Grauw’s blog

Why innerHTML is bad

May 22nd, 2008

One of my pet peeves is the use of innerHTML. I find it an abomination, and would be happy if it disappeared from the internet. Preferably, you should use DOM operations to create node trees.

Use of innerHTML and string concatenation of HTML is bad practice because one often forgets to escape values properly. This leads to bugs that are not easily discovered while testing, such as the one that I had to fix today. The reason for this is that HTML usually (silently) recovers from these kind of errors, but not always in the way that was intended. Some examples of edge cases that you wouldn’t normally encounter while testing:

  • div.innerHTML = "Tom & Peter" – Shows as intended
  • div.innerHTML = "Tom&Peter," – Shows as intended
  • div.innerHTML = "Tom&Peter" – Shows as “Tom” (in Internet Explorer only)
  • div.innerHTML = "Tom<Peter" – Shows as “Tom”

Also note that when the data is editable and can (unintentionally) contain HTML, it is easy for a malicious user to add a line like <img src="http://www.grauw.nl/images/sitelogo.png" onload="alert('steal login information')"/>, which if visible to other users would be a big security issue.

When you use DOM operations to create node trees, such as document.createTextNode('Tom & Peter'), these type of issues can not occur, because the escaping of strings is built-in the DOM methods, and using them will always create a well-formed tree.

This is by the way also a prime example of why the ‘non-draconian error handling’ of HTML that certain people laud so much (compared to XML’s) leads to unrobust applications, as many indications of serious errors are not caught while testing.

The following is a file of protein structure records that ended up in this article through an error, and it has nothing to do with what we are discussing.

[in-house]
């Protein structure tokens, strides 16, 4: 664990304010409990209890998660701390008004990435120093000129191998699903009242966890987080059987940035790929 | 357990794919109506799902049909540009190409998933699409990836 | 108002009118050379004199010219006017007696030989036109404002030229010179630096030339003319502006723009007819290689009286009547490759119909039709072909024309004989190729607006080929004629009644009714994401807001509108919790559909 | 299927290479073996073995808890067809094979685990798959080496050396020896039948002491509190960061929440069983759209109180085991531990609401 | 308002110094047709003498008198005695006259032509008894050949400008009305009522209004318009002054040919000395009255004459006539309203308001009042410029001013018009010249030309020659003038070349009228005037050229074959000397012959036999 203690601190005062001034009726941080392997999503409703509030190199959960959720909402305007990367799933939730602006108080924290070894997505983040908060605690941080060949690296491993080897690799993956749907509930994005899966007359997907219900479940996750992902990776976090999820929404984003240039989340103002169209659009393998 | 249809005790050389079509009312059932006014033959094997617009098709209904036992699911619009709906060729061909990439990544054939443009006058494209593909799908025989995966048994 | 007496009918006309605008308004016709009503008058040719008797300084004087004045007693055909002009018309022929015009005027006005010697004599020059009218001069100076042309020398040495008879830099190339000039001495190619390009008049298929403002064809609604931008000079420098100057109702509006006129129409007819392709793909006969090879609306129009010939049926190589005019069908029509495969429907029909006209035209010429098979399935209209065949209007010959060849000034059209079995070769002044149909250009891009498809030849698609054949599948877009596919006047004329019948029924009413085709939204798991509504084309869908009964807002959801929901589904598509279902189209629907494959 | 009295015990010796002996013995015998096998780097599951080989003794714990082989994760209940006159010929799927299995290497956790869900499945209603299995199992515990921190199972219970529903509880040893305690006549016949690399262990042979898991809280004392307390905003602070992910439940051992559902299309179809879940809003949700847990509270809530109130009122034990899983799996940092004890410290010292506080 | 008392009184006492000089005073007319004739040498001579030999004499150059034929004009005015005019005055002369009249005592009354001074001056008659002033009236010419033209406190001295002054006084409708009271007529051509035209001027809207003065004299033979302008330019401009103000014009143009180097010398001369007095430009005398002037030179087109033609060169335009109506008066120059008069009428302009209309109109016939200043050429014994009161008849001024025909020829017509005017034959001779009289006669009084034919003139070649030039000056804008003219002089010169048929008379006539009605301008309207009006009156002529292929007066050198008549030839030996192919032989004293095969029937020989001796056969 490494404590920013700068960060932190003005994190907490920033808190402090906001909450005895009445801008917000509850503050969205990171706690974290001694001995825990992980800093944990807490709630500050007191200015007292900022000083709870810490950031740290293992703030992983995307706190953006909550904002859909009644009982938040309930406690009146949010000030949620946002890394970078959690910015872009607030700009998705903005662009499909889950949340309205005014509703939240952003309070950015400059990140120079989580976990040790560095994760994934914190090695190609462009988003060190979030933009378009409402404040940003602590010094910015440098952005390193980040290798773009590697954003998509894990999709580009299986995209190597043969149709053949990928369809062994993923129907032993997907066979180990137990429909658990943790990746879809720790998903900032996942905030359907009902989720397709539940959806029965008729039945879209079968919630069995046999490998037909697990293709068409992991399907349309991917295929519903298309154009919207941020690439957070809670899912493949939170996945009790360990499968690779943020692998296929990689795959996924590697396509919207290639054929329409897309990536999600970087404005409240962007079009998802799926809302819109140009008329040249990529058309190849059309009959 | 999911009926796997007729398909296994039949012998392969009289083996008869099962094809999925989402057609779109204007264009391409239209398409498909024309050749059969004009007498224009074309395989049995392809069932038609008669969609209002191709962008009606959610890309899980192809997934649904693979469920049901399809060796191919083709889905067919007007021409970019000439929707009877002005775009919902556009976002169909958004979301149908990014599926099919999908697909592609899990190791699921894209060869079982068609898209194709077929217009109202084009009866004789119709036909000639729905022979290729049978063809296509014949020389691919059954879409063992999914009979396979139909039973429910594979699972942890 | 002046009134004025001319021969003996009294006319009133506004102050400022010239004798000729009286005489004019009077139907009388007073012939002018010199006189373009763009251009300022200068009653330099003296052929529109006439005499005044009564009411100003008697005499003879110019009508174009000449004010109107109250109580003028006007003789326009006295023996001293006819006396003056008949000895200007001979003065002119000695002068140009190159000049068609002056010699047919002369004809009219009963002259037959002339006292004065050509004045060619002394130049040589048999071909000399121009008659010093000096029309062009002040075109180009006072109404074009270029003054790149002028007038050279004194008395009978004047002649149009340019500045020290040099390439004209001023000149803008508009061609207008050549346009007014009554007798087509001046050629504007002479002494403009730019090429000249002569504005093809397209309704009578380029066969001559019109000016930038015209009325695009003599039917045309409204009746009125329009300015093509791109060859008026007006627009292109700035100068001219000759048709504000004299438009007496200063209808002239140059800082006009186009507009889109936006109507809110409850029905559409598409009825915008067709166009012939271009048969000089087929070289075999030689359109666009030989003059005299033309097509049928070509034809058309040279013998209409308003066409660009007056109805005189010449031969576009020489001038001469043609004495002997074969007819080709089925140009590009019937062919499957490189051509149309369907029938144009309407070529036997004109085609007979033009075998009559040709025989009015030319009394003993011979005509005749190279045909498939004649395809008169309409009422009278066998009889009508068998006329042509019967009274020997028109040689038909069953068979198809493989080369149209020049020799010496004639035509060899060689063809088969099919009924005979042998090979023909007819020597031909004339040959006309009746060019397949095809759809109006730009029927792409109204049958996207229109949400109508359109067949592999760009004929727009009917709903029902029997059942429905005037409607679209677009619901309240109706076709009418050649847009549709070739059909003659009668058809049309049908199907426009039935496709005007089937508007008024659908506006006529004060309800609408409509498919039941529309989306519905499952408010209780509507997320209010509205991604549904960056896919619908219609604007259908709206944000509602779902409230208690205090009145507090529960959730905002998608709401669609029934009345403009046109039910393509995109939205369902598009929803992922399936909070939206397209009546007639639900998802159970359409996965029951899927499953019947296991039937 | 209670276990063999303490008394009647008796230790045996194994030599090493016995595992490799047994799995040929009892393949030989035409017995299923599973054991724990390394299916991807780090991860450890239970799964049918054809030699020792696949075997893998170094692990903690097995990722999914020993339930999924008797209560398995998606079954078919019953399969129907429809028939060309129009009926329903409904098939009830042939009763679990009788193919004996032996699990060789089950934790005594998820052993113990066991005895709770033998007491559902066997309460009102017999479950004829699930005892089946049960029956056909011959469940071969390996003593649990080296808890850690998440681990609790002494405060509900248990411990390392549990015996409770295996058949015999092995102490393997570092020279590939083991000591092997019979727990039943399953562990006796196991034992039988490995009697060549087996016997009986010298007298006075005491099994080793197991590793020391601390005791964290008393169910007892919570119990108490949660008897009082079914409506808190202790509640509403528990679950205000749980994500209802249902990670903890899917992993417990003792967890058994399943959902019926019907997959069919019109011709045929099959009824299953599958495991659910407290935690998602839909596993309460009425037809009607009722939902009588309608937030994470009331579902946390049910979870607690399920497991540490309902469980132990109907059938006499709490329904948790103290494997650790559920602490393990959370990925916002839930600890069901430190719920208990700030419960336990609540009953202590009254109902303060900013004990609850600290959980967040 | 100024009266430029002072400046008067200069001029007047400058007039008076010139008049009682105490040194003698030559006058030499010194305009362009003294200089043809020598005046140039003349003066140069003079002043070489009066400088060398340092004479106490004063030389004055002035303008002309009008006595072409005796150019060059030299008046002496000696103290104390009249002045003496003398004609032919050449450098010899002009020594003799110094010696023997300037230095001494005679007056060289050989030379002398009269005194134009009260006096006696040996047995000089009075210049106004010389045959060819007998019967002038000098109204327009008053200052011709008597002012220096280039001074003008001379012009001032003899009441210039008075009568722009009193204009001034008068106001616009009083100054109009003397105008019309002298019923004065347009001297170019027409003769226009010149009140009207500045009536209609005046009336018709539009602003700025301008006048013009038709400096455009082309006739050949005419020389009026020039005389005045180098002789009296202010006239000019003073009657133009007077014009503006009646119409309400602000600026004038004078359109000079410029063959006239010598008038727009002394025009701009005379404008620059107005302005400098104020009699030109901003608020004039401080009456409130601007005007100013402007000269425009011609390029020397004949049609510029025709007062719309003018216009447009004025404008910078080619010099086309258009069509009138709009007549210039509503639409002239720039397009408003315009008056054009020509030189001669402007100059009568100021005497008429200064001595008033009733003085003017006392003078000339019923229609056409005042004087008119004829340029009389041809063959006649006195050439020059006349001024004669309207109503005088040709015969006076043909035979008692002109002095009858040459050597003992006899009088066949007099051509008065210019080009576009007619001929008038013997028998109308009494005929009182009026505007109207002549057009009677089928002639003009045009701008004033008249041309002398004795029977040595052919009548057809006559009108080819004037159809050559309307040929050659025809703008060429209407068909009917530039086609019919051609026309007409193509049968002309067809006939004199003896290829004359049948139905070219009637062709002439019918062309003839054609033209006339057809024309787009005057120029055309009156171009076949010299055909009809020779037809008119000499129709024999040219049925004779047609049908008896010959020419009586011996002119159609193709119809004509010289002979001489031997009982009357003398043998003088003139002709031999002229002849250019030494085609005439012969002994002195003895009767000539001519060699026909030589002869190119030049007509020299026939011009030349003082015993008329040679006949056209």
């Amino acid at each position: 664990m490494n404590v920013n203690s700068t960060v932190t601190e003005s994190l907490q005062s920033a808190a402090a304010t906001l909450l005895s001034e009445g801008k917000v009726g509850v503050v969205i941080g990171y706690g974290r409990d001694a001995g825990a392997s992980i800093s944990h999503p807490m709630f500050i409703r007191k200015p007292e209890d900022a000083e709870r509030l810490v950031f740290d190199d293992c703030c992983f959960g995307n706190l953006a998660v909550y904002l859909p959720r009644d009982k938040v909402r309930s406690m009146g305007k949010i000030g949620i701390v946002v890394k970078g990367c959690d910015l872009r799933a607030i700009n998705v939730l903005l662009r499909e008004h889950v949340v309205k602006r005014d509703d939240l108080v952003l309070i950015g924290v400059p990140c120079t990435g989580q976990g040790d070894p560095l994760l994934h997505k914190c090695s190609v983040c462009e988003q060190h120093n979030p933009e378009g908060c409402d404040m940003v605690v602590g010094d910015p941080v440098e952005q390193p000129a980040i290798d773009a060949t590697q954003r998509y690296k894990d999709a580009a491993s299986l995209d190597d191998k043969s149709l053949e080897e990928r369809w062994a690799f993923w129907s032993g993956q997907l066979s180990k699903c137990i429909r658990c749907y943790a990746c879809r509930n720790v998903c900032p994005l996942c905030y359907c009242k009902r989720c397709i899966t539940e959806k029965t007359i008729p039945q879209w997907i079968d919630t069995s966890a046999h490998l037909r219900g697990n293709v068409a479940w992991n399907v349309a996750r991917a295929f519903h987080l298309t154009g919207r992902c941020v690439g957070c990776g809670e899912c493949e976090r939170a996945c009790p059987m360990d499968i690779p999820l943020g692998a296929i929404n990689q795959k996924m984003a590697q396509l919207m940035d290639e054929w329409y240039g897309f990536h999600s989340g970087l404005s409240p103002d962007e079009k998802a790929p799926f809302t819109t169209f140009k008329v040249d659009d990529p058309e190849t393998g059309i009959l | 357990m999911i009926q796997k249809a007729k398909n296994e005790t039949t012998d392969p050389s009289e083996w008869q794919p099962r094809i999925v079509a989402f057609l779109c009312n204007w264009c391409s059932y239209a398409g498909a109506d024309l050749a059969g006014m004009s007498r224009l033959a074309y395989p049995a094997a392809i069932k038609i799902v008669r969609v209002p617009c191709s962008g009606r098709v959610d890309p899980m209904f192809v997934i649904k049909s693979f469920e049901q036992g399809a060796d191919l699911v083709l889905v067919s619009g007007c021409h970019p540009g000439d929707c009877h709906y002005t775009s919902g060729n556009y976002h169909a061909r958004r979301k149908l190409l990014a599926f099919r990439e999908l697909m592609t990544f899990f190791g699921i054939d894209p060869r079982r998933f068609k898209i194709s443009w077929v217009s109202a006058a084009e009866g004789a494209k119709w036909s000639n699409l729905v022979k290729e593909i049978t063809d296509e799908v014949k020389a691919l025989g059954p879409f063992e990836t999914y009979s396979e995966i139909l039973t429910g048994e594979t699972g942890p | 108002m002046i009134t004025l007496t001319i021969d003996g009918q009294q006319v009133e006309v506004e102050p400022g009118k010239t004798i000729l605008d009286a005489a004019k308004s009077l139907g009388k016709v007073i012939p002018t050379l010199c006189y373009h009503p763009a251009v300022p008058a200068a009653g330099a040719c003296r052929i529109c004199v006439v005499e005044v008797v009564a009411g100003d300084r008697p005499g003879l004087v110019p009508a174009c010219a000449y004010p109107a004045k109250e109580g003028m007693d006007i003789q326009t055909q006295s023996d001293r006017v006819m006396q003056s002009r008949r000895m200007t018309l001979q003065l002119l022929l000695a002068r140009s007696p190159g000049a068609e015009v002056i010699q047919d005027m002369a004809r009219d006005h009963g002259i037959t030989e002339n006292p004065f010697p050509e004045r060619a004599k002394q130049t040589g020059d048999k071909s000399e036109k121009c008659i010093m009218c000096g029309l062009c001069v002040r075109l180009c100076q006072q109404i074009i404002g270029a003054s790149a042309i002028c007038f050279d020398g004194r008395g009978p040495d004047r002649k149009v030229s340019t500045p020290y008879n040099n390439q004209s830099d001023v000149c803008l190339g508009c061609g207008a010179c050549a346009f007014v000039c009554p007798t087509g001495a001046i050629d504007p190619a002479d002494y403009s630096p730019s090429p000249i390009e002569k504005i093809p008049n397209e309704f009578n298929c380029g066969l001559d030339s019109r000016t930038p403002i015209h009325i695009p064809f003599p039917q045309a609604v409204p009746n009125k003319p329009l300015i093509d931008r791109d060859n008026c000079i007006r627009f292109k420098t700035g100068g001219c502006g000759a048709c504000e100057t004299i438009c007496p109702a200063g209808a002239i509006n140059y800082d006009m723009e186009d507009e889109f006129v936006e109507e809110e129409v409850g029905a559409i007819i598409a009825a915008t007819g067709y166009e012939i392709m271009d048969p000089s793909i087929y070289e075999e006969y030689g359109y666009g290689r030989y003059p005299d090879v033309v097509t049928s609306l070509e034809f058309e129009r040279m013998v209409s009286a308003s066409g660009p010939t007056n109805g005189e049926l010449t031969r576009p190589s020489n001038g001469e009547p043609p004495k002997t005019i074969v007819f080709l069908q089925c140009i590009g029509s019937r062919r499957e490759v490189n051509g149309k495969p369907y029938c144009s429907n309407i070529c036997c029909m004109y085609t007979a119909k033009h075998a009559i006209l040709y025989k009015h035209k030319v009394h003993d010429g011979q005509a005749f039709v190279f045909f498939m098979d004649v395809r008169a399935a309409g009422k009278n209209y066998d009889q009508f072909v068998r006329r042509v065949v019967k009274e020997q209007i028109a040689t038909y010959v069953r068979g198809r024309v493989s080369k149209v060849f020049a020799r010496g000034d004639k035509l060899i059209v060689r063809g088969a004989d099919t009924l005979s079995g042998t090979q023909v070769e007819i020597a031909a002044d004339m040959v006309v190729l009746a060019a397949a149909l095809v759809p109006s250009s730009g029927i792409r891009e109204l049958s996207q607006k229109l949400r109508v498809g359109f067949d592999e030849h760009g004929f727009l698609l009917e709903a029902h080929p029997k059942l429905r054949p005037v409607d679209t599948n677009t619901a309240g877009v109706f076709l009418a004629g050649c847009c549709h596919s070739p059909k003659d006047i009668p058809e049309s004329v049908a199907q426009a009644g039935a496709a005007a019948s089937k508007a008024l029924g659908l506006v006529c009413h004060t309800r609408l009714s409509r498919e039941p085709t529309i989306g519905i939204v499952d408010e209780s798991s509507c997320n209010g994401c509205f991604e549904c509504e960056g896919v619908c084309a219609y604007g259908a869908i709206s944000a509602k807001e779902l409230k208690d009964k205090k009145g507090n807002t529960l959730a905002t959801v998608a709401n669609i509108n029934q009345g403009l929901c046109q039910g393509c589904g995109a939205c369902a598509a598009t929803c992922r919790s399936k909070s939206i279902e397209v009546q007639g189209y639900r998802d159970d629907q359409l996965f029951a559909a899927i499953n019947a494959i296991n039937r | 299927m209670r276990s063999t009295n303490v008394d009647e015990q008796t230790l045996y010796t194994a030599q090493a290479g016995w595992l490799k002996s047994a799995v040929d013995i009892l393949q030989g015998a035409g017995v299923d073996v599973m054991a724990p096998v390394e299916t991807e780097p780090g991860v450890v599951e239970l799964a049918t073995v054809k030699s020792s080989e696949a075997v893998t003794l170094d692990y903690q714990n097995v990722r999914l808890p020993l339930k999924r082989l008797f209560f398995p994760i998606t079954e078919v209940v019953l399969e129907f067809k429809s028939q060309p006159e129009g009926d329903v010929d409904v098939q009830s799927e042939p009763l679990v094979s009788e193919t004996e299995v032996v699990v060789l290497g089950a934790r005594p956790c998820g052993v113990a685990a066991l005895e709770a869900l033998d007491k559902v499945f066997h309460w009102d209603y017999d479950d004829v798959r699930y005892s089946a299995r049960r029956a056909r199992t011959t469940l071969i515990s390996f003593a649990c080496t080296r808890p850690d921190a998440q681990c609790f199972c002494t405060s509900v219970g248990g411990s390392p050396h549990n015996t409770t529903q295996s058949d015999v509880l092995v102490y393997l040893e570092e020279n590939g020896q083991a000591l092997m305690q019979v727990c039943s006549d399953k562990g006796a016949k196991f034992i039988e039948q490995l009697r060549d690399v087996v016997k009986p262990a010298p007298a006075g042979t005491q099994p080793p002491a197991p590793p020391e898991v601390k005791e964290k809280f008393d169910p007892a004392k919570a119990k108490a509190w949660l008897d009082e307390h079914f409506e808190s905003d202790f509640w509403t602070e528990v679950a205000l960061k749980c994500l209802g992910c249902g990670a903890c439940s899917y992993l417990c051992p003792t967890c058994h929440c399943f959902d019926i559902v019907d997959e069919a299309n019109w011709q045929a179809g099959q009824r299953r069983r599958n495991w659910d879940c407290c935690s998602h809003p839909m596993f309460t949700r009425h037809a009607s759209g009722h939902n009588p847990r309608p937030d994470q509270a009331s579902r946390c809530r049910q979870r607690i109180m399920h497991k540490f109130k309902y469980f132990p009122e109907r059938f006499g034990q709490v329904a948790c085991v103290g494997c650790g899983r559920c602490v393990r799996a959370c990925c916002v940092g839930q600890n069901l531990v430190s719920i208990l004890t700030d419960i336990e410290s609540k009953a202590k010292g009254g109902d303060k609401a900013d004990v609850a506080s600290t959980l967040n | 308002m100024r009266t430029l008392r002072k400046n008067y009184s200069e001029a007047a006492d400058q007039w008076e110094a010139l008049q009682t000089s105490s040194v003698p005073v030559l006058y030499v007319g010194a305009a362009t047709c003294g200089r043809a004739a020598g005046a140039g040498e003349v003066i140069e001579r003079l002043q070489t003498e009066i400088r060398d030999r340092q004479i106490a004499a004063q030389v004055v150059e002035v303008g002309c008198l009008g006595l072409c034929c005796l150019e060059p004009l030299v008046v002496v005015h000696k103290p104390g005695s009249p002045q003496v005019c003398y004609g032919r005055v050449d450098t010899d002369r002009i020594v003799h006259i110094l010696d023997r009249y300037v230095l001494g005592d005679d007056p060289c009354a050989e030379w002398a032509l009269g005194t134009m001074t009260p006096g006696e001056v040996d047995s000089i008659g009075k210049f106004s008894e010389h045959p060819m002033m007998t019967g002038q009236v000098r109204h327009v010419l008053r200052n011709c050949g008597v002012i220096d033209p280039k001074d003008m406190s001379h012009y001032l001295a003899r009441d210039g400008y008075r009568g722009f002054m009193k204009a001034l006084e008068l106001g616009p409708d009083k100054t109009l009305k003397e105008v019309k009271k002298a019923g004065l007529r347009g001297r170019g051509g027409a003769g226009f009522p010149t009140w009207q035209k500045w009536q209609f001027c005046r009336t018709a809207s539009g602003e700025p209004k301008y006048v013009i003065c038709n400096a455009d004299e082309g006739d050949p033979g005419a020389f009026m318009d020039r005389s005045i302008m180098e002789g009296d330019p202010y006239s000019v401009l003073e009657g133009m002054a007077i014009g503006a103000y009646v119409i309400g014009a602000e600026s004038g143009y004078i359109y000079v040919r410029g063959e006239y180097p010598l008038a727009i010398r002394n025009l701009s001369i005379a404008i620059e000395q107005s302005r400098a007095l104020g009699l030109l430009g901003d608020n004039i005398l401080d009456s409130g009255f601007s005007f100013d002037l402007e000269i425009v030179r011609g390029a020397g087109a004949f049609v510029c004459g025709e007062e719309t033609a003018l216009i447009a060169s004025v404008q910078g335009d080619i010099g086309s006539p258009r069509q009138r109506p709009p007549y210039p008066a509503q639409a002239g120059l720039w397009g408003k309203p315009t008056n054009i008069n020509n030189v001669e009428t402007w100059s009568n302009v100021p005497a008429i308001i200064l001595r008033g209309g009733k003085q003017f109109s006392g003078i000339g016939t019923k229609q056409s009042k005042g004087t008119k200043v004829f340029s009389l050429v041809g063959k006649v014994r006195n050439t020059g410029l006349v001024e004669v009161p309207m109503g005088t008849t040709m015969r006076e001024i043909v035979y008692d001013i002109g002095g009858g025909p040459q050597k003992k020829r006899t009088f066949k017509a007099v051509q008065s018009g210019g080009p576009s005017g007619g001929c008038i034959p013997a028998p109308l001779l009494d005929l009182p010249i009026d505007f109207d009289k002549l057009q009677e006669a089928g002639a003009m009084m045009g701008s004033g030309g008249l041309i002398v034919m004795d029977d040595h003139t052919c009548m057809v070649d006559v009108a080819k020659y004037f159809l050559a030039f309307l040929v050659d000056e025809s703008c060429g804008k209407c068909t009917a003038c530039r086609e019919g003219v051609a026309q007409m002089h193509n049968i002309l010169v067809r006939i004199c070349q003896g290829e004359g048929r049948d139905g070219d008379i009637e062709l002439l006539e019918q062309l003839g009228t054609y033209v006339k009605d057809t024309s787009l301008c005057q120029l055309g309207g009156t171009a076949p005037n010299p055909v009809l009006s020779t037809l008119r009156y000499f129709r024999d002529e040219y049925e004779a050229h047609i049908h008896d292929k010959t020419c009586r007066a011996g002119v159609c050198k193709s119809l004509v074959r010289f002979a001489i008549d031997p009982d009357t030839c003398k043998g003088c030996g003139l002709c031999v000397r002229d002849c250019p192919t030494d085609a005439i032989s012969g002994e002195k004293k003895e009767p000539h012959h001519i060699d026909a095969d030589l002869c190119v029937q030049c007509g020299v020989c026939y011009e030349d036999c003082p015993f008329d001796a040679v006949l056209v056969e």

Grauw

2 comments [reply]

Comments

in defense of by Reggie Drake at 2008-06-07 00:25

At this point, a lot of things (client-side templating, refreshing part of a page with an xmlhttprequest) can only be done in a quick and portable way by using innerHTML, so blanket statements condeming innerHTML are pointless.

Of course you should not build your HTML with ad-hoc string concatenation, but it is not hard to build ‘safe’ HTML-generating helpers that will take care of proper escaping for you.

Re: in defense of by Grauw at 2008-06-09 15:07

Of course innerHTML has its uses, but actually with your two examples, I disagree :). I would do both using XHTML, that is, XML.

For client-side templating you can add XML tags in the template (e.g. <ex:textnode value="dataSource.name">) which you can quickly find and replace using DOM methods such as getElementsByTagNameNS and replaceChild. Or even better, use use XSLT instead of a custom templating language, which is lightning-fast, because you can transform directly from an XML datasource to HTML, the browser does it for you in a few milliseconds.

Refreshing a part of a page is as easy as using importNode on the already-parsed responseXML from the XMLHTTPRequest, and then appending it with appendChild. After all, the X in AJAX stands for XML :).

I’d say the main use of innerHTML is when you are getting some HTML string input from something (e.g. the Google API). Basically, when you are handed HTML by a source that you can not control.

When you say you should not build your HTML with ad-hoc string concatenation, that is actually exactly the reason why I think use of innerHTML should be discouraged, because people do that all the time. Even with helper functions, ones that use the DOM are by default safer, although with sufficient scrutiny and escaping, it is true that innerHTML can be made just as safe.

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